Friendliest country in the world named

What is the friendliest country in the world for overseas visitors? It's not Australia – not by a long shot – a new study has found.

Australia placed only 27th on a list ranking countries' friendliness towards overseas visitors.

In the list of 140 countries ranked by the World Economic Forum, Australia was beaten by countries such as Yemen, Bahrain and the United Arab Emirates.

Despite its cold weather, visitors to Iceland will not receive a chilly reception - the country was named the world's friendliest, followed by New Zealand and Morocco.

Despite Australia's mediocre ranking, a spate of violence against Indians in Melbourne in 2009 and recent cases of racist taunts on public transport in Sydney and Melbourne, our tourist chiefs still say Aussies are a friendly lot.

"Australians are known the world over for their friendliness and the warm welcome they give our visitors," Tourism Australia's managing director Andrew McEvoy said.

"In our own most recent research, looking at consumers in 11 of our top inbound markets, Australia rated very highly in this area, particularly amongst those international visitors who have actually visited the country in person."

The acting chief executive officer of the Tourism & Transport Forum, Trent Zimmerman, said: "I think we have to take these findings from the WEF with a grain of salt, as Australians are known the world over for being a friendly mob.

"Recent research in Australia's top inbound source markets shows that 'welcoming people' are one of Australia's top drawcards, along with world-class beauty and a safe environment.


"The research also shows that people who have been to Australia rate it far higher for welcoming, friendly people and personal safety than those who have not visited."

The least friendly countries were, in descending order, Latvia, Kuwait, Russia, Venezuela and Bolivia coming in last.

The countries were rated by the WEF on a score of one to seven, measuring the extent to which a country and society were open to tourism and foreign visitors.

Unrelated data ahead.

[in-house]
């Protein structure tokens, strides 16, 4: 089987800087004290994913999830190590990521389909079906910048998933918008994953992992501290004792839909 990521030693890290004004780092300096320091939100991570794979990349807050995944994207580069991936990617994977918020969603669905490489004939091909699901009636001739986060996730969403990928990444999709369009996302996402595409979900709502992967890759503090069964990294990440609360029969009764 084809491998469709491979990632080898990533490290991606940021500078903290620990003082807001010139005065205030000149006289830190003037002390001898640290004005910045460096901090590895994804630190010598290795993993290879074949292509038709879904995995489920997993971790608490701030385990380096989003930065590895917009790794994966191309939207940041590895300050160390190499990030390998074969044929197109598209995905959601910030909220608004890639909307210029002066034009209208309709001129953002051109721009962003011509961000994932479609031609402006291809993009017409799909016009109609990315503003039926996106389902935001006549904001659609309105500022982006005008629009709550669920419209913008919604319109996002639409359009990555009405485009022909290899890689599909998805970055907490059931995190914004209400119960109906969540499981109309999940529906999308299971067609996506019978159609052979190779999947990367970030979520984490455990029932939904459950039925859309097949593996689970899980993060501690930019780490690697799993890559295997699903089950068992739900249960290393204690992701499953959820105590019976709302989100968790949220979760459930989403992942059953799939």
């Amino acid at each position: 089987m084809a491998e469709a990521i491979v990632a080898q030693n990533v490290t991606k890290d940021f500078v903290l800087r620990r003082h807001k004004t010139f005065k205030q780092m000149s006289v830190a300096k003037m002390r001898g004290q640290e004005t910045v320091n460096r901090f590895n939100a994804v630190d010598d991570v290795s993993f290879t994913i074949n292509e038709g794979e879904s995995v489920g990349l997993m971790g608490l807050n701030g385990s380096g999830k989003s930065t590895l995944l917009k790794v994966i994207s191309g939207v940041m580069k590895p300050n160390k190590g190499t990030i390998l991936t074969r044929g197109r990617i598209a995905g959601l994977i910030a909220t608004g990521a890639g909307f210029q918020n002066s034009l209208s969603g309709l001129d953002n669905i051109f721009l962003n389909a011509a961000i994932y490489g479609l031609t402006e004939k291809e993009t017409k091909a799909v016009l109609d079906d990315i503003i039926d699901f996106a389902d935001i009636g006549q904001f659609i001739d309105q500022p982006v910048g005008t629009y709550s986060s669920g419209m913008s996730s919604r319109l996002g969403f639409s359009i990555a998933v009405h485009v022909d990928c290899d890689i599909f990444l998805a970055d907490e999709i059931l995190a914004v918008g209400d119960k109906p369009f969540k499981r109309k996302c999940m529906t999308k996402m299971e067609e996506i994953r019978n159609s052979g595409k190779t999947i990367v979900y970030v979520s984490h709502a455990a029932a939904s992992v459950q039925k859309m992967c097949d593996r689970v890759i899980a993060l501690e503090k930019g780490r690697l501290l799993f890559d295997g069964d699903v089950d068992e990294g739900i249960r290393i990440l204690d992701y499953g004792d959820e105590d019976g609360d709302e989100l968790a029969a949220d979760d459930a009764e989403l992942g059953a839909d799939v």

Top-ranked Iceland scored 6.8, while Australia scored 6.5 and bottom-of-the-list Bolivia 4.1.

Mr Zimmerman said the scores indicated minuscule differences between countries.

But British hotelier David Levin, who has visited Australia annually for 42 years, had a different view after his most recent visit, hitting out the standards of hotel service here.

"Many of the staff in leading Australian hotels don't understand the meaning of hospitality," Mr Levin told Fairfax Media. "A lot of them don't have a clue . . . They've forgotten about service.

"You can't say to a guest who is maybe hungry and jet-lagged that breakfast service is over. You should be giving your guest what they want. That is the meaning of hospitality and it seems to be getting lost".

Mr Levin's comments come at a time when the Australian hotel industry is concerned by an ongoing shortage of skilled staff.

Tourism Australia said 6.1 million overseas visitors came to Australia in 2012, a rise of about 5 per cent on 2011.

The World Economic Forum report praised Australia for having the highest number of World Heritage natural sites in the world, its diverse fauna and its comparatively pristine natural environment. It also scored points for having good air connections and transport infrastructure.


1. Iceland

2. New Zealand

3. Morocco

4. Macedonia

5. Austria

6. Senegal

7. Portugal

8. Bosnia & Herzegovina

9. Ireland

10. Burkina Faso